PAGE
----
Systemic drugs for hyperhidrosis

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Hyperhidrosis and Facial Blushing


- Hyperreactivity of the Sympathetic Nervous System -

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Systemic drugs


Anticholinergics

Effect
There are a number of drugs that reduce perspiration due to their inhibiting effect on the action of the neurotransmitter acetylcholine. These anticholinergic agents compete with the neurotransmitter by occupying the receptors on the cell surface of the sweat gland. While acetylcholine stimulates the sweat gland to produce and expel sweat, anticholinergics have no effect on the gland and therefore perspiration is reduced.

Acetylcholine (yellow) diffuses to the sweat gland

Acetylcholine linking to the receptor (blue) and activating the sweat gland

Anticholinergic (red) - is bound to the receptor (can not activate the sweat gland)

Acetylcholine blocked, sweat secretion inhibited


Side effects
Unfortunately, anticholinergics do not exclusively block the sweat glands, but exert an inhibitory action on all organs controlled by the neurotransmitter acetylcholine. These include, inter alia, the salivary glands, the digestive tract, the urinary bladder, the heart. The inhibitory effect of anticholinergics may therefore lead to dryness of the mouth, blurred vision, constipation, weak urine flow, increased heart rate. Often, these side effects are so unpleasant that they require interruption of treatment before a sufficient inhibition of perspiration is achieved. For this reason, these drugs rarely provide an acceptable long-term solution, but may be used occasionally to suppress sweating in situations, where sweating would be particularly embarrassing.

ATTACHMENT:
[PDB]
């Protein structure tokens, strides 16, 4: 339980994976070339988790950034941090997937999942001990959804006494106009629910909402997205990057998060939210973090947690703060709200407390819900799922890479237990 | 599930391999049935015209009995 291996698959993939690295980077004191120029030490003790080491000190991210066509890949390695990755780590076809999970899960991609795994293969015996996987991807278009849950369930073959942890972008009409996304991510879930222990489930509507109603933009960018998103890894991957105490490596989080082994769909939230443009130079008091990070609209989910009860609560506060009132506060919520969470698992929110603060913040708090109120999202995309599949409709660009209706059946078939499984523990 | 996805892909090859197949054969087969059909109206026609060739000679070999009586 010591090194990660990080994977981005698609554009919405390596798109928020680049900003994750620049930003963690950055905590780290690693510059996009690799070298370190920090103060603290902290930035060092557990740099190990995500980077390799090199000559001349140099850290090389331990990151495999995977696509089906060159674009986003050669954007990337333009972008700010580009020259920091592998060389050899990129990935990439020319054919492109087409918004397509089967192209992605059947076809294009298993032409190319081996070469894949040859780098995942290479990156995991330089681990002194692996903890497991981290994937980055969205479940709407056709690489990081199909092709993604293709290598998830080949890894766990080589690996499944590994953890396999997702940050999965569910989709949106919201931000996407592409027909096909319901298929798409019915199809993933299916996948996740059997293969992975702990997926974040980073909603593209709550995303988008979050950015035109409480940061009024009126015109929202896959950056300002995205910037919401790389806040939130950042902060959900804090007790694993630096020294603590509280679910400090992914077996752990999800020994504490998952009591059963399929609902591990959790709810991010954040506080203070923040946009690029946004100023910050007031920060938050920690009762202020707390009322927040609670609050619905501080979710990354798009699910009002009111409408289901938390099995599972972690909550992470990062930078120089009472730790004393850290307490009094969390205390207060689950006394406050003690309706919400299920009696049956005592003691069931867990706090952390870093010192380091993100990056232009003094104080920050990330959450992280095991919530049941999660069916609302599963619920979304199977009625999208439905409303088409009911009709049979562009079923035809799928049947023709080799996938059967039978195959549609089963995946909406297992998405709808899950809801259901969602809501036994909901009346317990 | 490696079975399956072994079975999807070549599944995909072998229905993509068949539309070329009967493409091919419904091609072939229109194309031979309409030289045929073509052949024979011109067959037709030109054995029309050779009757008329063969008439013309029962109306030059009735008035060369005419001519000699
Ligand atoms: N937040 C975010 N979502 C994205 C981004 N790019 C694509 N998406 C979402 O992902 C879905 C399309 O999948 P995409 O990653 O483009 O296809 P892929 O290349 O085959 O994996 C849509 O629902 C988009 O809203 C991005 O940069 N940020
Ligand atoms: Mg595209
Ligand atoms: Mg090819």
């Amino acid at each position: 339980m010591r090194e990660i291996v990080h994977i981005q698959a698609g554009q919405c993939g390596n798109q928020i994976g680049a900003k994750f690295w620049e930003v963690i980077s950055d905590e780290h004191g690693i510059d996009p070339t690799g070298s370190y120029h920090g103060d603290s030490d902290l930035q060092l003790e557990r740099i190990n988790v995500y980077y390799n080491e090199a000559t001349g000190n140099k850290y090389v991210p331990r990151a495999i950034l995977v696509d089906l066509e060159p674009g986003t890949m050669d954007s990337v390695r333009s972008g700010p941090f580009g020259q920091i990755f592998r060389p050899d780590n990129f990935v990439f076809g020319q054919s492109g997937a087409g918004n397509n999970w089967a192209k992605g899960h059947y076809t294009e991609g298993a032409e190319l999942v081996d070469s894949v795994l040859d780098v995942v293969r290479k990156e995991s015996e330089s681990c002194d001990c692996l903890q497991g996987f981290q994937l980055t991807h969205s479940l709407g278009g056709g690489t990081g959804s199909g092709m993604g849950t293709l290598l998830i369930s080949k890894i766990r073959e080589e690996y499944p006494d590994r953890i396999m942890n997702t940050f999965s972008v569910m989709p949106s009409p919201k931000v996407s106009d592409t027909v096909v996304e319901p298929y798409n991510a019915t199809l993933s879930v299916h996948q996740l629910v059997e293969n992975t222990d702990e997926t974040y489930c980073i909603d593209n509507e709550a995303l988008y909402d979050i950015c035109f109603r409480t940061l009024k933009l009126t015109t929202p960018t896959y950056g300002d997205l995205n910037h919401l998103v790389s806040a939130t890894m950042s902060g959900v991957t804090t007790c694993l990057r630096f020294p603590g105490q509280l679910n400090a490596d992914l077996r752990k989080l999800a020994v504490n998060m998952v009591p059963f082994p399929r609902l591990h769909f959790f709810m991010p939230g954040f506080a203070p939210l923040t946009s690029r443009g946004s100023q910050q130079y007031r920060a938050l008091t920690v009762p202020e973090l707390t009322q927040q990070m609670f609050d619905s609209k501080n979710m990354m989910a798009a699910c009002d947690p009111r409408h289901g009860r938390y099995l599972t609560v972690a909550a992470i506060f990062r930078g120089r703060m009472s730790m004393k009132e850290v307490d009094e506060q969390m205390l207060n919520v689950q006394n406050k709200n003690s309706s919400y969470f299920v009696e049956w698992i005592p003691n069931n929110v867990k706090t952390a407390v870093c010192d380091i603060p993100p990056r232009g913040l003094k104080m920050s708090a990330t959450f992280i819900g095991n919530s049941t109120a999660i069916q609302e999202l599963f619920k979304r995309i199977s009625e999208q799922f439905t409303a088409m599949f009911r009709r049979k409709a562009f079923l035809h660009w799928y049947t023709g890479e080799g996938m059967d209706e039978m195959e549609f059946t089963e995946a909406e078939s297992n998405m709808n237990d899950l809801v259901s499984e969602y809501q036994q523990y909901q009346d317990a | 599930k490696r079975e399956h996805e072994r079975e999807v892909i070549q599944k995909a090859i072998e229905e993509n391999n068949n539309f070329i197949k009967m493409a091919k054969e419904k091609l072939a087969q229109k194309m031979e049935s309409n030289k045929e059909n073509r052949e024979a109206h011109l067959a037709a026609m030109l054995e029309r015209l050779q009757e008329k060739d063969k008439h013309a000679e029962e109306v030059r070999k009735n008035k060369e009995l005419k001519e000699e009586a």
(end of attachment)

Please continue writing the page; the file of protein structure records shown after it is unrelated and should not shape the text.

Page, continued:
Substances and products
Most of the medications listed below are made available for the treatment of other conditions. Their inhibitory side effect on the sweat glands is used to treat hyperhidrosis, though this indication is usually not explicitly declared ("off-label" treatment).

  • methantelinium bromide (Vagantin)
  • propantheline bromide (Pro-Banthine)
  • glycopyrrolate (Robinul)
  • oxybutynine (Ditropan) - Main indication: overactive / neurogenic bladder dysfunction
  • benztropine (Cogentin)
  • bornaprine (Sormodren) - Main indication: Parkinson

NB: some of these drugs are not approved or available in all countries.

Other substances

Antifungals (antimycotics)
Skin fungus often play an important role in bromhidrosis, especially on the feet. By appropriate treatment, the odor problem may significantly improve.